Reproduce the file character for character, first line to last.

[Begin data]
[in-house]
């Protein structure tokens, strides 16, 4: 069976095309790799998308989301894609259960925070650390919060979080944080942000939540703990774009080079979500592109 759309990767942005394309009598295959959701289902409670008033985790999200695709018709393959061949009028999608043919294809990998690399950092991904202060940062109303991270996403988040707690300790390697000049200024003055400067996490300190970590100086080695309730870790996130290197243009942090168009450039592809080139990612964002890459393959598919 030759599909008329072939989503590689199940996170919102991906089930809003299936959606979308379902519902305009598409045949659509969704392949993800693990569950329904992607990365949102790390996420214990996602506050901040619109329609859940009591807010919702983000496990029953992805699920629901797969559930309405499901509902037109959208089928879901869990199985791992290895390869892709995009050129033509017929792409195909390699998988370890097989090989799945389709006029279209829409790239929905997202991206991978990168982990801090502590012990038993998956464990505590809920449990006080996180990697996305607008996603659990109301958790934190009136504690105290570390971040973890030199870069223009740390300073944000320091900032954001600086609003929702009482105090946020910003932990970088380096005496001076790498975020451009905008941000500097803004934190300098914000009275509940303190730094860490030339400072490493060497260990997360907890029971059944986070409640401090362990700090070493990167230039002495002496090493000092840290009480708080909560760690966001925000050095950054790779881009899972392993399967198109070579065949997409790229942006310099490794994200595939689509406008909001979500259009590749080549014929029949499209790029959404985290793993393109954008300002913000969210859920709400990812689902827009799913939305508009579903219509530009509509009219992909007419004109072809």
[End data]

[in-house]
């Protein structure tokens, strides 16, 4: 069976095309790799998308989301894609259960925070650390919060979080944080942000939540703990774009080079979500592109 759309990767942005394309009598295959959701289902409670008033985790999200695709018709393959061949009028999608043919294809990998690399950092991904202060940062109303991270996403988040707690300790390697000049200024003055400067996490300190970590100086080695309730870790996130290197243009942090168009450039592809080139990612964002890459393959598919 030759599909008329072939989503590689199940996170919102991906089930809003299936959606979308379902519902305009598409045949659509969704392949993800693990569950329904992607990365949102790390996420214990996602506050901040619109329609859940009591807010919702983000496990029953992805699920629901797969559930309405499901509902037109959208089928879901869990199985791992290895390869892709995009050129033509017929792409195909390699998988370890097989090989799945389709006029279209829409790239929905997202991206991978990168982990801090502590012990038993998956464990505590809920449990006080996180990697996305607008996603659990109301958790934190009136504690105290570390971040973890030199870069223009740390300073944000320091900032954001600086609003929702009482105090946020910003932990970088380096005496001076790498975020451009905008941000500097803004934190300098914000009275509940303190730094860490030339400072490493060497260990997360907890029971059944986070409640401090362990700090070493990167230039002495002496090493000092840290009480708080909560760690966001925000050095950054790779881009899972392993399967198109070579065949997409790229942006310099490794994200595939689509406008909001979500259009590749080549014929029949499209790029959404985290793993393109954008300002913000969210859920709400990812689902827009799913939305508009579903219509530009509509009219992909007419004109072809």